Table 1: Some of MGO’s used for removal of heavy metals.

Adsorbents

Qmax (mg/g)

Ref

Graphene Oxide Nanosheets Decorated with

Fe3O4 Nanoparticles

Cu(II) –11.339

[32]

Ethylene diamine tetra acetic acid functionalized magnetic graphene oxide (EDTA-mGO)

Pb(II) - 508.4 @45o C

Hg(II) - 268.4 @45o C

Cu(II) - 301.2 @45o C

[34]

Ethylene diamine tri acetic acid graphene oxide (EDTA-GO)

Pb(II) – 479

[35]

Sulfonated magnetic graphene oxide composite (SMGO)

Cu(II) – 50.678 @ 10o C

Cu(II) – 56.857 @ 30o C

Cu(II) – 63.670 @ 50o C

[33]

Mn-doped Fe(III) oxide nanoparticle implanted graphene (GMIO)

Cd(II) – 87.2 @15o C

Cd(II) – 101.1 @30o C

Cd(II) – 117.3 @45o C

Cd(II) – 127.1 @60o C

Cu(II) – 129.7 @15o C

Cu(II) – 133.2 @30o C

Cu(II) – 140.3 @45o C

Cu(II) – 144.3 @60o C

[36]

Magnetic CoFe2O4 - reduced graphene oxide

Pb(II) - 299.4

Hg(II) - 157.9

[37]

Iron oxide nanoparticles immobilized sand material

Cu(II) - 1.2649

Cd(II) - 0.5282

Pb(II) - 2.0877

[38]

porous inverse spinel magnetic graphene oxide composite (MGO)

Pb(II) – 82.47

Cr(III) – 87.49

[30]

porous inverse magnetic graphene oxide nanocomposites (rMGO)

Pb(II) – 121.95

Cr(III) – 126.58

 

 

As(III) - 106.40

As(V) - 65.78

[31]

 Sun et al. have been developed the nanosize zero-valent iron-rGO (nZVI/RGO) for the removal of U(VI) [39]. Zong and co-workers [40] employed the removal of U(VI) using Fe3O4/GO prepared from natural flake graphite, and observed adsorption capacity of 69.49 mg/g. Zhao et al. [41] synthesized amidoximated magnetite/GO (AOMGO) composites, and successfully applied them to adsorption removal of U(VI) with high adsorption capacity (284.92 mg/g)[1]. They also concluded that the adsorption process was endothermic and spontaneous. MnO2–Fe3O4–rGO was successfully synthesized by Tan et al., [42] and utilized for the adsorption removal of U(VI), and exhibited 108.7 mg/g U(VI) removal. They also stated that the radionuclide loaded composite MnO2–Fe3O4–RGO can be efficiently recycled and reused. Recently, Lingamdinne et al. [43] have been synthesized nickel ferrite-GO nanocomposites for treatment of U(VI), and Th(IV). They reported that the synthesized nanocomposites exhibit high adsorption capacity for U(VI) and  Th(IV). They also observed that the reduction of magnetic nanocomposite enhances its adsorption capacity by almost double of bare materials adsorption capacity. The regeneration and reuse studies of the nanocomposites concluded that the prepared nanocomposites can be reused up to five cycles repeatedly. Finally, they conclude that the prepared MGO’s are efficient, promising, and easily recoverable by using an external magnetic field. And they achieved the EPA standard levels removal of radioactive ions from wastewater by using the MGO’s. Summarized some of MGO composites used for radioactive elements removal in Table 2.  Fig. 2  shows the schematic adsorption and removal, reusability process of MGO’s by using the external magnetic field.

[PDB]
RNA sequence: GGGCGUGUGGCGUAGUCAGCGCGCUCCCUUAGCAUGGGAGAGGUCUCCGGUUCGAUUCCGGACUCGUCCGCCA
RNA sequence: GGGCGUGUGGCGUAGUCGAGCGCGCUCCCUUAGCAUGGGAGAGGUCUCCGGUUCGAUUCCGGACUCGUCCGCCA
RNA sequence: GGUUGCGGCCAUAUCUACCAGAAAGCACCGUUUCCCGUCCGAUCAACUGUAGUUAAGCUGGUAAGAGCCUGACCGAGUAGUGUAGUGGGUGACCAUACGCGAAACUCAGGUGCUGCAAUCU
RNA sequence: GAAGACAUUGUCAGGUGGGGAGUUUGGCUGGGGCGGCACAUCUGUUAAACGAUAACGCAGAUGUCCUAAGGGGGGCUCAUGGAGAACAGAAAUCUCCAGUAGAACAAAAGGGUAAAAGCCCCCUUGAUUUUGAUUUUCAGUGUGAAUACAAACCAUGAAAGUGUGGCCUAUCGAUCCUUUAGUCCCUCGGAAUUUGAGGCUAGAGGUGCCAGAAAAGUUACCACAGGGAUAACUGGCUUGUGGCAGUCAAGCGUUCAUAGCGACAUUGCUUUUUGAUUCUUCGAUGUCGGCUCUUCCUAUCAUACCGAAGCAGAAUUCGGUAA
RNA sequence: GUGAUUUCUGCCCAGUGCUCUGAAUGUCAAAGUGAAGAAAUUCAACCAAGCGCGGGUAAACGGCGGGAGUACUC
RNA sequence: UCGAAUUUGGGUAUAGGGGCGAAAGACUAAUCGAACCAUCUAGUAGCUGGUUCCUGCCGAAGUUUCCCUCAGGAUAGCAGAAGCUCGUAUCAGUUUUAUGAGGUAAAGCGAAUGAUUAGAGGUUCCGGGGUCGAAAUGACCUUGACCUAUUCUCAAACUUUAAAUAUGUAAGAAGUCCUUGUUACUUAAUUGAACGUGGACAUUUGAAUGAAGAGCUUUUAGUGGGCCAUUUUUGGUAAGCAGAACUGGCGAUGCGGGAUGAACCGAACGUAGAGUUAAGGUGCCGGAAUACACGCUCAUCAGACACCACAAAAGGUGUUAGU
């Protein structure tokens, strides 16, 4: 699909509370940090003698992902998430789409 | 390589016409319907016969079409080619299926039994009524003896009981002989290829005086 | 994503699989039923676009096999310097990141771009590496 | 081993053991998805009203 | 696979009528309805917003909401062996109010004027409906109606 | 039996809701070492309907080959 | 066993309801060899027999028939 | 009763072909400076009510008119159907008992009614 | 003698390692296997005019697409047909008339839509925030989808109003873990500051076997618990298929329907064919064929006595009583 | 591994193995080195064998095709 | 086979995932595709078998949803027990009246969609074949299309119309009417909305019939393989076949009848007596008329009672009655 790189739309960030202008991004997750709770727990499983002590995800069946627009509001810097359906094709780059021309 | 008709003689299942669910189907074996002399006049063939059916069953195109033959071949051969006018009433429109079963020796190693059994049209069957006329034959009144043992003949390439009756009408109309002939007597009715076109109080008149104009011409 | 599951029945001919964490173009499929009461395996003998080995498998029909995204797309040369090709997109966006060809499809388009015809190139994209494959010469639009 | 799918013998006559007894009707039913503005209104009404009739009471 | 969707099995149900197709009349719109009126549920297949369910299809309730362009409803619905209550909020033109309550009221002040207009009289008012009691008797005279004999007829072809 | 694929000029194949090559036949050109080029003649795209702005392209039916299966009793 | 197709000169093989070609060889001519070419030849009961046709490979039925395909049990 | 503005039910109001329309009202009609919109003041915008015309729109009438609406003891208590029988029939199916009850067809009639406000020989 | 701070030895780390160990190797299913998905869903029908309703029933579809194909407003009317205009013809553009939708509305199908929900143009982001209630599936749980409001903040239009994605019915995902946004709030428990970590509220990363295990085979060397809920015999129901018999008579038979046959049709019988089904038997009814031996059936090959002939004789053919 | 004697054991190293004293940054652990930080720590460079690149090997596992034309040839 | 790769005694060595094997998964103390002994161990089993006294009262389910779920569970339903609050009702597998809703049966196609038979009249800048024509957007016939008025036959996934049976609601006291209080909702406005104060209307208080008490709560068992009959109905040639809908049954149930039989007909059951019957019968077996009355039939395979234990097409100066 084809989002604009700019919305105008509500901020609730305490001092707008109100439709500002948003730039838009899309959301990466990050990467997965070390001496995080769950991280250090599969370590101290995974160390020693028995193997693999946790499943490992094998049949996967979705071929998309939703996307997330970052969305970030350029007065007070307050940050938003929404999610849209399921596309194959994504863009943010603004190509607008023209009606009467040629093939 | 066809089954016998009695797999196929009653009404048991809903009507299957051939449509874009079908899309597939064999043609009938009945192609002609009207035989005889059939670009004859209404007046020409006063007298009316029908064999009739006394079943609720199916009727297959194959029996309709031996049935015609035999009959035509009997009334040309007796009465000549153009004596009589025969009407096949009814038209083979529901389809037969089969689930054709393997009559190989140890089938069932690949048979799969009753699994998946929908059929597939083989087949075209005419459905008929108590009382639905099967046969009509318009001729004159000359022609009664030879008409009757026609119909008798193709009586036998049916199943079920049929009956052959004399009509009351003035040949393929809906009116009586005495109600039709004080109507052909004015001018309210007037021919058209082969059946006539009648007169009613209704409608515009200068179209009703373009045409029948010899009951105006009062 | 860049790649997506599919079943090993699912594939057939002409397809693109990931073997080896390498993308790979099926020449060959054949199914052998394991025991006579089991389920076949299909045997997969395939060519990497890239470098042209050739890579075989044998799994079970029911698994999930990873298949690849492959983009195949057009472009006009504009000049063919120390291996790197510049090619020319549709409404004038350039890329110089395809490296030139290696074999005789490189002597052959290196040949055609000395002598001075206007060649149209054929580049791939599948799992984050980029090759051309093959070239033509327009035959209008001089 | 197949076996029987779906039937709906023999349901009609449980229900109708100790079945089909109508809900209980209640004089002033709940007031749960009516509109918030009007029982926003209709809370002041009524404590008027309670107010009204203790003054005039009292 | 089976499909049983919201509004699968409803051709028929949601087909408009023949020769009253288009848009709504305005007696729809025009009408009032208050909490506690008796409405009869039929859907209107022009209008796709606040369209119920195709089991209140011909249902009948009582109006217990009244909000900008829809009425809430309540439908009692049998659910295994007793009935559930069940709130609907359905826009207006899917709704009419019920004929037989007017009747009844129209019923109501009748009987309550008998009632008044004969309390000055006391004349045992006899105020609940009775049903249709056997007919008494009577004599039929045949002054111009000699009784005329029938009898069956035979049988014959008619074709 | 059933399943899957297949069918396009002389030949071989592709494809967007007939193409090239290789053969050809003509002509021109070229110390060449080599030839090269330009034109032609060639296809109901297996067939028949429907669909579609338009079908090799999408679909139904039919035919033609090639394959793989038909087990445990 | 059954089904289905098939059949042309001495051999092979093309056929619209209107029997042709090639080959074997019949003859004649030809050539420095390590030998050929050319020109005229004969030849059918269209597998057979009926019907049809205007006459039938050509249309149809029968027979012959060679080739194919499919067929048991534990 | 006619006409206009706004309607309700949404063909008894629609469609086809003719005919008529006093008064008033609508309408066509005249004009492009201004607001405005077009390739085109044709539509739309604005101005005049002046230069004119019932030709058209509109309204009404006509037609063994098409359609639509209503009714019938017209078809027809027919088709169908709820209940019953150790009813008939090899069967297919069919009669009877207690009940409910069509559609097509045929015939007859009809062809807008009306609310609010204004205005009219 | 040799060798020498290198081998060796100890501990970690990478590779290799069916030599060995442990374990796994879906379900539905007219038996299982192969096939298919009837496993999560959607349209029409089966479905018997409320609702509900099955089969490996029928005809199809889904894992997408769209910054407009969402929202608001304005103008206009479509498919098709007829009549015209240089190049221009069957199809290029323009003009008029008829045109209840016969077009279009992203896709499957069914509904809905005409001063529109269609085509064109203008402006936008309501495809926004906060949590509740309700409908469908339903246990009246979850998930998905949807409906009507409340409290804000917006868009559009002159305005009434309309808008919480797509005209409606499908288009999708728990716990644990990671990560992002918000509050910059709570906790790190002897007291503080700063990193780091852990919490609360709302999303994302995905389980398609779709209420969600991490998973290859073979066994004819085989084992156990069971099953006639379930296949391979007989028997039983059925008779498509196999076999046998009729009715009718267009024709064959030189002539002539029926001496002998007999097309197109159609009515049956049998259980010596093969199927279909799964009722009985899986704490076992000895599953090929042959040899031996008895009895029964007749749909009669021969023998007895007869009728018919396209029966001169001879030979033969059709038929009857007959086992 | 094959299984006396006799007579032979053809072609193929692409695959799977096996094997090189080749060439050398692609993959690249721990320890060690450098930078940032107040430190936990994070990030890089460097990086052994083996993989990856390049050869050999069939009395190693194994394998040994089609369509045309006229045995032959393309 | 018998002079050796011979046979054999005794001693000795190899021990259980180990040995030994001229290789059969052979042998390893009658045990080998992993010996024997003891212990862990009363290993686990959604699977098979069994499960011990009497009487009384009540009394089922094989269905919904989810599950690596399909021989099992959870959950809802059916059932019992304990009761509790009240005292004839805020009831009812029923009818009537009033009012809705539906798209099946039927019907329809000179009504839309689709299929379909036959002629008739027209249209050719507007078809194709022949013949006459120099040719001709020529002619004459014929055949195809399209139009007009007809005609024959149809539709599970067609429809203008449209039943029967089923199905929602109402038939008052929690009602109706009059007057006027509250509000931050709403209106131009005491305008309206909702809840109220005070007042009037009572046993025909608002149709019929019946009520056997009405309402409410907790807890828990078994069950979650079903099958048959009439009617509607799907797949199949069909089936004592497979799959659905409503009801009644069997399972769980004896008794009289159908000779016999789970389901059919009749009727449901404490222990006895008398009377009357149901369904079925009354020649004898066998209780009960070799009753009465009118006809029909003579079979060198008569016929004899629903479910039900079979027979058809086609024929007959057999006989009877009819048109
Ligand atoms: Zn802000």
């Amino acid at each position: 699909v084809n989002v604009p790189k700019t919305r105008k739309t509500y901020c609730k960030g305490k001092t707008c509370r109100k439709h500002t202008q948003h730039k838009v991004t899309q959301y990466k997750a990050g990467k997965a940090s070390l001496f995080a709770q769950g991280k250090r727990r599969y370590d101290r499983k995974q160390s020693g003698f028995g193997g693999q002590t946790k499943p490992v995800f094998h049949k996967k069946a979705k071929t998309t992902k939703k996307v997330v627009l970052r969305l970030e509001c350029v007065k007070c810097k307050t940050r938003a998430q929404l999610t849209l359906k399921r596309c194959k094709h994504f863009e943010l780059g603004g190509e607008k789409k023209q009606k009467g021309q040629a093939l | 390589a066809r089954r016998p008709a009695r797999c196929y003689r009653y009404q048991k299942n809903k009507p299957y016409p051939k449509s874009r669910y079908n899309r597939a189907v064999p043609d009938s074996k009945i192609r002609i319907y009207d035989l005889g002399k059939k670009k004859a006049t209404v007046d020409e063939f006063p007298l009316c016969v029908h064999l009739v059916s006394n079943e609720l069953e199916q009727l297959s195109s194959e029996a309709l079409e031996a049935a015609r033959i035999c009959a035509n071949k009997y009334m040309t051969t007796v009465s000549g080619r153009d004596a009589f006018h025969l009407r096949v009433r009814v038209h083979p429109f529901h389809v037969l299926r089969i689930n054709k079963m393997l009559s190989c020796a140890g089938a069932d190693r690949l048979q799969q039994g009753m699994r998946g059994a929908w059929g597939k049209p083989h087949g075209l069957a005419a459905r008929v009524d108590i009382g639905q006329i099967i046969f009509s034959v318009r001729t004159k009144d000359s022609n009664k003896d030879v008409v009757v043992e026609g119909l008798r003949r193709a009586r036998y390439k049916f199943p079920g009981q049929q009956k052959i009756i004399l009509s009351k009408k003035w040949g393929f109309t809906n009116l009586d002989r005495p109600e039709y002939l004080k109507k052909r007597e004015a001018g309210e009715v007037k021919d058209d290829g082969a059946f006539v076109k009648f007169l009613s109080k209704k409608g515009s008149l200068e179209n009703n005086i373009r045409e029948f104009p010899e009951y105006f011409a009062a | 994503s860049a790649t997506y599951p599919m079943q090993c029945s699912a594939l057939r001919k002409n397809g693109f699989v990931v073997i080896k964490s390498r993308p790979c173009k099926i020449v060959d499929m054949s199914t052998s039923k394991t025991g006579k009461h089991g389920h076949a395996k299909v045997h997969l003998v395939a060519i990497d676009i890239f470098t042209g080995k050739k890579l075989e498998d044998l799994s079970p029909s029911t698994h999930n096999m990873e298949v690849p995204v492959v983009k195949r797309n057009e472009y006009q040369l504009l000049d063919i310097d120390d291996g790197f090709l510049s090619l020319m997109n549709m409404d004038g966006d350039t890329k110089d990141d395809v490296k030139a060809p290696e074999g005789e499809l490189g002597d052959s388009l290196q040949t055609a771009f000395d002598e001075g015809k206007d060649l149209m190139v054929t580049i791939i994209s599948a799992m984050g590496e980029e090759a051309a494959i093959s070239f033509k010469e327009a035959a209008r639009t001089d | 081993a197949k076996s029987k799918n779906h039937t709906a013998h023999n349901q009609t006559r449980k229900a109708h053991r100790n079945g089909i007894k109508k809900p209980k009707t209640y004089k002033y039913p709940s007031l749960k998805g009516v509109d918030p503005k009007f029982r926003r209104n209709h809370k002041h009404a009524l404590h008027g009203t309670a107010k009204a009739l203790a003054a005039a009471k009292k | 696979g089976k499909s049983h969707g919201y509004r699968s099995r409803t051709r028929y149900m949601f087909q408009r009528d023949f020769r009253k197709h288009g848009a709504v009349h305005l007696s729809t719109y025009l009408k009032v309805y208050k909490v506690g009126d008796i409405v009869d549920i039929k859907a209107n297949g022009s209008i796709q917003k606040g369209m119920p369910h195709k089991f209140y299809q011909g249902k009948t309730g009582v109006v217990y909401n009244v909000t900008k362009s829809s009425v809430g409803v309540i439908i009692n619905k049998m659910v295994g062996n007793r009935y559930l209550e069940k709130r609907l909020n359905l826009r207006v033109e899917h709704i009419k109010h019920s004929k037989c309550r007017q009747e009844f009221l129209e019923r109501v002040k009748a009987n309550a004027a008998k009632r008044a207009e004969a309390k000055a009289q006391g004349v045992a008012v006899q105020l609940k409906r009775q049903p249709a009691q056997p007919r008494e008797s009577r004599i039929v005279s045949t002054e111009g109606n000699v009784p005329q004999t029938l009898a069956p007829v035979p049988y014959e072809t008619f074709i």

Table 2: Some of MGO nanocomposites used for removal of U(VI) and Th(IV)[58]

Adsorbents

 Maximum adsorption capacity, mg/g

U(VI)

Th(IV)

Graphene oxide nanosheets [44]

97.5

 –

Fe3O4/GO [45]

69.49

 –

Reduced graphene oxide(RGO) [46]

 –

48.72

[email protected] sepiolite composites [47]

161.29

 –

MnO2–Fe3O4–RGO [48]

108.7

 –

Polyacrylamide grafted graphene oxide (PAM/GO) [49]

166.12

 –

Amidoxime modified Fe3O4@SiO2 [4]

105.5

 –

RGONF [43]

200

126.58

GONF [43]

135.13

88.49

 

Fig. 2 Schematic representation of MGO’s nanocomposites for adsorption and reusability [12].

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Cite this article

JANARDHAN REDDY, KODURU. Magnetic-Graphene Oxide Based Nanocomposites For Inorganic Pollutants, Encyclopedia, 2019, v1, Available online: https://encyclopedia.pub/227